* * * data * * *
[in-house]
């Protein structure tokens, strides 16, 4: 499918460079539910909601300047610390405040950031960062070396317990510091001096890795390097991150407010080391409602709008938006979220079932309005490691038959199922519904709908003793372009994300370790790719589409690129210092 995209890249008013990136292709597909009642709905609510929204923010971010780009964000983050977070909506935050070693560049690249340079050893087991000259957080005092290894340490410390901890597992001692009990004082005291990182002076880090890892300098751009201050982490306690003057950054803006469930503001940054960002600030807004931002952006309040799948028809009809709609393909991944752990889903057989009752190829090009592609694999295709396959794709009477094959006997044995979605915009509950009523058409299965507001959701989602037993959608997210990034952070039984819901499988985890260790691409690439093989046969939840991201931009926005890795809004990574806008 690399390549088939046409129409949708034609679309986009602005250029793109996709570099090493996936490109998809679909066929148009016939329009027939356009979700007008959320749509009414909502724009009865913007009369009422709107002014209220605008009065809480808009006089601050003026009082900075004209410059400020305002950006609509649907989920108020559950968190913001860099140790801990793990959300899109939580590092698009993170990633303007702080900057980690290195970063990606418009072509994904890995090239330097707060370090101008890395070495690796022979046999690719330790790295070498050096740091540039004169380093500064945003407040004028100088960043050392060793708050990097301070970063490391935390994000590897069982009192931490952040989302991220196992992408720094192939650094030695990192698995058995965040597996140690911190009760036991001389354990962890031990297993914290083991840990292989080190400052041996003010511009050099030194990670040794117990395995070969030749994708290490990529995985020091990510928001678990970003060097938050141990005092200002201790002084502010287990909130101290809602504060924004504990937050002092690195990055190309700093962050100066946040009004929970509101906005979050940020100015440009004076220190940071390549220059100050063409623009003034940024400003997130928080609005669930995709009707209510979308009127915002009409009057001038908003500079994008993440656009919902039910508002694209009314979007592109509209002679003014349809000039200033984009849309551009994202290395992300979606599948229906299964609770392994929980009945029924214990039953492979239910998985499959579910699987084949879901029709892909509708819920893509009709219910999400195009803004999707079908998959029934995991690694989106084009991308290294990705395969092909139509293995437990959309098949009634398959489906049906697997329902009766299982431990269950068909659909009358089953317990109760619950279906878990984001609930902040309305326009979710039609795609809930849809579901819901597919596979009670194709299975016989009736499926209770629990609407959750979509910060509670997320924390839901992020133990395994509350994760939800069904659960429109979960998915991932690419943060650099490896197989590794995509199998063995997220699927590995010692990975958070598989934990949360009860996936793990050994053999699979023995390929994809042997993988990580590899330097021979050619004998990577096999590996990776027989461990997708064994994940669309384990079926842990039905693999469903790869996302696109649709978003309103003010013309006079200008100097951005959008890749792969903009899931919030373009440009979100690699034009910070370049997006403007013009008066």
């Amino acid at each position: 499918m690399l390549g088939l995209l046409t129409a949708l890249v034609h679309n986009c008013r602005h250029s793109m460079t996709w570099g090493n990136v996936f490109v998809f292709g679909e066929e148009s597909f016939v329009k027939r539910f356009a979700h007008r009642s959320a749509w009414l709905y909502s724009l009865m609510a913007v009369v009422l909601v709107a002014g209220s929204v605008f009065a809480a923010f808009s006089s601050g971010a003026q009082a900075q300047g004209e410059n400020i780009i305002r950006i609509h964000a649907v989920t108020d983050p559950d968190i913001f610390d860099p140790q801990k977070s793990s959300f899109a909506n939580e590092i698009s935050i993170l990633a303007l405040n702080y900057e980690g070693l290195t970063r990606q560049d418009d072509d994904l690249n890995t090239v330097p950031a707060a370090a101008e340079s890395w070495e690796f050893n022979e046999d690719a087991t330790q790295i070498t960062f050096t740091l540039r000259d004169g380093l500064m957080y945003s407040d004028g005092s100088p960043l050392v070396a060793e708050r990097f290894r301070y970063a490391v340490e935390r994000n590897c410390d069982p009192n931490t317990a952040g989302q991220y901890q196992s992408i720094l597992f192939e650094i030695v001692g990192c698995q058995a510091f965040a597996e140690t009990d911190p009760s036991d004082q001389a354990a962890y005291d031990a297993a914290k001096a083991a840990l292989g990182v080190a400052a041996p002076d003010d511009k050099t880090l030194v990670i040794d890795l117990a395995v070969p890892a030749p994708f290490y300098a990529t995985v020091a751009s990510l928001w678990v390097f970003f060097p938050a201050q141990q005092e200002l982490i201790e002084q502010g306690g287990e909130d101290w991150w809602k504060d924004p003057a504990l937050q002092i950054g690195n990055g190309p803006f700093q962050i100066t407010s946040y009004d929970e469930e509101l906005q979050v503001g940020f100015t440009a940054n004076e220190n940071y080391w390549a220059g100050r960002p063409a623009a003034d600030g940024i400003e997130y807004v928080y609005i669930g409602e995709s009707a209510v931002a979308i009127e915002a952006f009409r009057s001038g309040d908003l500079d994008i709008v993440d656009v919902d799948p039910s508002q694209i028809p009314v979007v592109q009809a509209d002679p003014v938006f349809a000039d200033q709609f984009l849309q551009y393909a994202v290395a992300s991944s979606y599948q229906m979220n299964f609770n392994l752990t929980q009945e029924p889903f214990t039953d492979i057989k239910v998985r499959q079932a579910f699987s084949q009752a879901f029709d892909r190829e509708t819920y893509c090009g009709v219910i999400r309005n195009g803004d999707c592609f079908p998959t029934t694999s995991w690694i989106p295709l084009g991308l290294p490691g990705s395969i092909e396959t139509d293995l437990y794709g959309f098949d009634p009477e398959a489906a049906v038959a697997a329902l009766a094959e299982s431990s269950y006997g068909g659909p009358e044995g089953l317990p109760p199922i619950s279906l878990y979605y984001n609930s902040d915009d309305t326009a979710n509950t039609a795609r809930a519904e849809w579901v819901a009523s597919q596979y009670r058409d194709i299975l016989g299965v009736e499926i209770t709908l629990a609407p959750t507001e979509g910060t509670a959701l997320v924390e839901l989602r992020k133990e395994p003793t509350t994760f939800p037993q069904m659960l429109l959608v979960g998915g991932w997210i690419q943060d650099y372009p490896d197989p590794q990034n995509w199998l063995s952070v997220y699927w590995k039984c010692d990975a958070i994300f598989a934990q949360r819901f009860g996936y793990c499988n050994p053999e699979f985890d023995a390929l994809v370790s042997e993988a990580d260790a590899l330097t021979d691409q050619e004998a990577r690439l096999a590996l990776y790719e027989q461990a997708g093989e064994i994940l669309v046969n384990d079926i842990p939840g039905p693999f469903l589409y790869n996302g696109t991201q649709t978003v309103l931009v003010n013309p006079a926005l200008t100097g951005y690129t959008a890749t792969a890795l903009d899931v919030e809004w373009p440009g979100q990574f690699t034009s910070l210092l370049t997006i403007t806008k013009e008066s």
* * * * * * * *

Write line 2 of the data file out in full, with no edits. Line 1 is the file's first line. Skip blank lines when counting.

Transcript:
């Protein structure tokens, strides 16, 4: 499918460079539910909601300047610390405040950031960062070396317990510091001096890795390097991150407010080391409602709008938006979220079932309005490691038959199922519904709908003793372009994300370790790719589409690129210092 995209890249008013990136292709597909009642709905609510929204923010971010780009964000983050977070909506935050070693560049690249340079050893087991000259957080005092290894340490410390901890597992001692009990004082005291990182002076880090890892300098751009201050982490306690003057950054803006469930503001940054960002600030807004931002952006309040799948028809009809709609393909991944752990889903057989009752190829090009592609694999295709396959794709009477094959006997044995979605915009509950009523058409299965507001959701989602037993959608997210990034952070039984819901499988985890260790691409690439093989046969939840991201931009926005890795809004990574806008 690399390549088939046409129409949708034609679309986009602005250029793109996709570099090493996936490109998809679909066929148009016939329009027939356009979700007008959320749509009414909502724009009865913007009369009422709107002014209220605008009065809480808009006089601050003026009082900075004209410059400020305002950006609509649907989920108020559950968190913001860099140790801990793990959300899109939580590092698009993170990633303007702080900057980690290195970063990606418009072509994904890995090239330097707060370090101008890395070495690796022979046999690719330790790295070498050096740091540039004169380093500064945003407040004028100088960043050392060793708050990097301070970063490391935390994000590897069982009192931490952040989302991220196992992408720094192939650094030695990192698995058995965040597996140690911190009760036991001389354990962890031990297993914290083991840990292989080190400052041996003010511009050099030194990670040794117990395995070969030749994708290490990529995985020091990510928001678990970003060097938050141990005092200002201790002084502010287990909130101290809602504060924004504990937050002092690195990055190309700093962050100066946040009004929970509101906005979050940020100015440009004076220190940071390549220059100050063409623009003034940024400003997130928080609005669930995709009707209510979308009127915002009409009057001038908003500079994008993440656009919902039910508002694209009314979007592109509209002679003014349809000039200033984009849309551009994202290395992300979606599948229906299964609770392994929980009945029924214990039953492979239910998985499959579910699987084949879901029709892909509708819920893509009709219910999400195009803004999707079908998959029934995991690694989106084009991308290294990705395969092909139509293995437990959309098949009634398959489906049906697997329902009766299982431990269950068909659909009358089953317990109760619950279906878990984001609930902040309305326009979710039609795609809930849809579901819901597919596979009670194709299975016989009736499926209770629990609407959750979509910060509670997320924390839901992020133990395994509350994760939800069904659960429109979960998915991932690419943060650099490896197989590794995509199998063995997220699927590995010692990975958070598989934990949360009860996936793990050994053999699979023995390929994809042997993988990580590899330097021979050619004998990577096999590996990776027989461990997708064994994940669309384990079926842990039905693999469903790869996302696109649709978003309103003010013309006079200008100097951005959008890749792969903009899931919030373009440009979100690699034009910070370049997006403007013009008066």